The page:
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Review: Weyward

Updated: May 19

5/5 stars

Weyward, by Emilia Hart (2023)


I absolutely LOVED this book, but let me get some trigger warnings out of the way first: sexual assault and domestic violence, pregnancy loss, suicidal ideation.


The narrative of Weyward is broken up into three alternating parts, woven expertly together:


In the year 1619, Altha is on trial for witchcraft. She's been accused of murdering a local farmer (her former best friend's husband) by inciting a cow stampede. Before her mother passed away, Altha and her mother lived in a tiny cottage in the woods outside of London, and Altha learned to have a deep appreciation for and knowledge of the natural world, healing the local residents with herbs and tinctures. But as "modern" medicine (eg, bleeding patients with leaches!) takes hold, Altha and her mother are shunned by the villagers, and they begin to fear for their lives - for good reason.


In 1942, Violet is growing up in her family's manor house, with her tyrannical father - who just wants her to act like a proper lady - and her younger brother, who is afforded all the luxuries of an education that she isn't allowed due to her gender. Her mother is dead, passed away while giving birth to her brother, so she has assumed. If the rumor mill is to be believed, her mother went mad before her death, but her father and the servants all refuse to speak of it. The only reminders she has of her mother are a locket with a W engraved on it, and the word "weyward" scratched into the wall of what she thinks was her mother's room.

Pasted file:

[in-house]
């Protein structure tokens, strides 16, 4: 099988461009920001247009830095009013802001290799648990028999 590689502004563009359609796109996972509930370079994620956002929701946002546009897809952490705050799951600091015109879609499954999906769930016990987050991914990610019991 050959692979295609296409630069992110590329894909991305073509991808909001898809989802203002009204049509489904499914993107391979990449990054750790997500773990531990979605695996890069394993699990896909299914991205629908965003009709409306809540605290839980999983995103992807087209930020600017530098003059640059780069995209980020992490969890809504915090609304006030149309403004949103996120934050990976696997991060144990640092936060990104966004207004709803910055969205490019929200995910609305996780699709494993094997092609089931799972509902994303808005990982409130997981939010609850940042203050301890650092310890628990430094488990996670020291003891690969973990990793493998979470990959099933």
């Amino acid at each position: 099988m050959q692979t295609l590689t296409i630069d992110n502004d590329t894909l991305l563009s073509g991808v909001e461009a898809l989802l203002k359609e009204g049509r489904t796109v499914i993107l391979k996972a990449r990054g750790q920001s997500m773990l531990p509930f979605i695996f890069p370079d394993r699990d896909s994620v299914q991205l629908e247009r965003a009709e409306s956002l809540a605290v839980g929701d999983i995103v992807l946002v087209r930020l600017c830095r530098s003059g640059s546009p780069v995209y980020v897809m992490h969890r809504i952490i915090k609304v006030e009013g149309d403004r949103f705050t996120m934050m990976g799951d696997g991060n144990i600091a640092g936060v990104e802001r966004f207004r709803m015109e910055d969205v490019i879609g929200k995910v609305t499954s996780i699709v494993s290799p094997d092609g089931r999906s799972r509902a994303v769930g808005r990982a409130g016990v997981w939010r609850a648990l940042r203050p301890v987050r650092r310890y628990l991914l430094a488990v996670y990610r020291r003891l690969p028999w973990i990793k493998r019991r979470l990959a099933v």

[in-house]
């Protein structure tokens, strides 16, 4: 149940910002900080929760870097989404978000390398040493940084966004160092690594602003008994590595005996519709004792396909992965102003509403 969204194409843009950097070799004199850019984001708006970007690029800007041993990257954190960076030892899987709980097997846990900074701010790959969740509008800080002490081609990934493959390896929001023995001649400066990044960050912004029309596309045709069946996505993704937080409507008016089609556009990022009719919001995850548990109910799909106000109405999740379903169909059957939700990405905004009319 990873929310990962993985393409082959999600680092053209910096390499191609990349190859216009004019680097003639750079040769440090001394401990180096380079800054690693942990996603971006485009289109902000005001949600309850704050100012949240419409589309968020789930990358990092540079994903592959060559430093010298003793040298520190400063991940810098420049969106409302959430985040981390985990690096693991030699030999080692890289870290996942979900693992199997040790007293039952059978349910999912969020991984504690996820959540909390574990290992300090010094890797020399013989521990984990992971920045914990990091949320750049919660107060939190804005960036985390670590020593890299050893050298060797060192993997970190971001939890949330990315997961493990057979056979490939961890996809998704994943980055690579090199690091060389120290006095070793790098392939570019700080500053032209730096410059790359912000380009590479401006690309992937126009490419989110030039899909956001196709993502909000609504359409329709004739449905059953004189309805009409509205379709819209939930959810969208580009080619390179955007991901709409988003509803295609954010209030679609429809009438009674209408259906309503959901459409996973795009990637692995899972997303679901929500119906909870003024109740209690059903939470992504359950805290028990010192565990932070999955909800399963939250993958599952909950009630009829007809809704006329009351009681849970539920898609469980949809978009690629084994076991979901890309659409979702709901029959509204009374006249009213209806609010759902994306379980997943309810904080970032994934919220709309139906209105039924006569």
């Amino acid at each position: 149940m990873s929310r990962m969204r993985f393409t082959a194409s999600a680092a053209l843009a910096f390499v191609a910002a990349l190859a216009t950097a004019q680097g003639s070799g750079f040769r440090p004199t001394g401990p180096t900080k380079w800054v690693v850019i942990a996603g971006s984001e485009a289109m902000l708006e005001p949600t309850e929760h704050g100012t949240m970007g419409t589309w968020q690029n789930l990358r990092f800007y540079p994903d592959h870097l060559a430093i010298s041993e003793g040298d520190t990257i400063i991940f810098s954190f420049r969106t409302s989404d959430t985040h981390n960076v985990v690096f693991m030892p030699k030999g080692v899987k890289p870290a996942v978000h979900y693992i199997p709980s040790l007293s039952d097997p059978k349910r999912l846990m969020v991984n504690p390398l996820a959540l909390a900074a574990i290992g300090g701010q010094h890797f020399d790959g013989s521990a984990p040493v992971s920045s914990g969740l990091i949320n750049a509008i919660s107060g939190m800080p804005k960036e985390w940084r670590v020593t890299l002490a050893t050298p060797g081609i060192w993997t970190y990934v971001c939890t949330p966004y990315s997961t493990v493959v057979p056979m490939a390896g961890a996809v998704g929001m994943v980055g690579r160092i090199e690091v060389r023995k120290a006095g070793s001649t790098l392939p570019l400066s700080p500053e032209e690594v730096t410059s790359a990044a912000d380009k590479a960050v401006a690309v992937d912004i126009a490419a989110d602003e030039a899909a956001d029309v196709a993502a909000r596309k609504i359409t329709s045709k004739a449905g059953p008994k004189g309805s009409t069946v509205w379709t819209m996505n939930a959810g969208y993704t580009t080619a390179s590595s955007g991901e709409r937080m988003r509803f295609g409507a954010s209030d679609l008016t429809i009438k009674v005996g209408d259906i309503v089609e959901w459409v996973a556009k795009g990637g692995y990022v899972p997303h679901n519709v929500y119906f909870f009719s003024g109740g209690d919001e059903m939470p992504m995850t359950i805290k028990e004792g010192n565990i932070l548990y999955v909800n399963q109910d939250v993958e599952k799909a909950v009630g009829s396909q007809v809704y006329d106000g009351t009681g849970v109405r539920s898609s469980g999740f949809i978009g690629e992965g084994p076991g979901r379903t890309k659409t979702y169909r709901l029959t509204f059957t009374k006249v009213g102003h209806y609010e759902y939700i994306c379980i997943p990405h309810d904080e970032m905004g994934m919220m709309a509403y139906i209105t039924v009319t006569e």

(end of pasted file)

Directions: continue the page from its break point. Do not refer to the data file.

In 2019, Kate is living in London with her severely abusive boyfriend. When an aunt Kate barely knows passes away and leaves her a small cottage in the woods outside of London - a place called Weyward Cottage - Kate formulates a plan to escape his clutches and move to the cottage (which is also near a large country estate that is rumored to be owned by another of Kate's relatives). While there, she begins to learn more about her ancestors, the women that occupied this cottage before her, and they powers they all possess.


Across five centuries, Weyward tells the spellbinding tale of these three women, how they connect with the natural world and witchcraft, and the collisions they endure with an unaccepting outside world. It's a book about resilient, strong women, and the comfort they find in each other, even though they live many years apart. Hart writes wonderful characters, and vivid, entrancing, atmospheric settings. An incredibly impressive debut novel!

 

UP NEXT: The Killings at Kingfisher Hill, by Sophie Hannah


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Melissa Cullison
Melissa Cullison
Sep 26, 2023

I miss the days when you could just pick up a book and read it without “trigger warnings“ being listed. You set people up for failure. They never learn to deal with issues in an organic way.

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tatedecaro
Sep 26, 2023
Replying to

I understand, but I also appreciate it when things come with warnings, because I have trauma in certain areas that I want to deal with in my own time. I don't need it thrust upon me. I don't need anyone else dictating when I deal with trauma, and I don't want to do that for anyone else either. Take it or leave it, but I add warnings because I want to respect readers and their own journeys, which have nothing to do with me. -Tate

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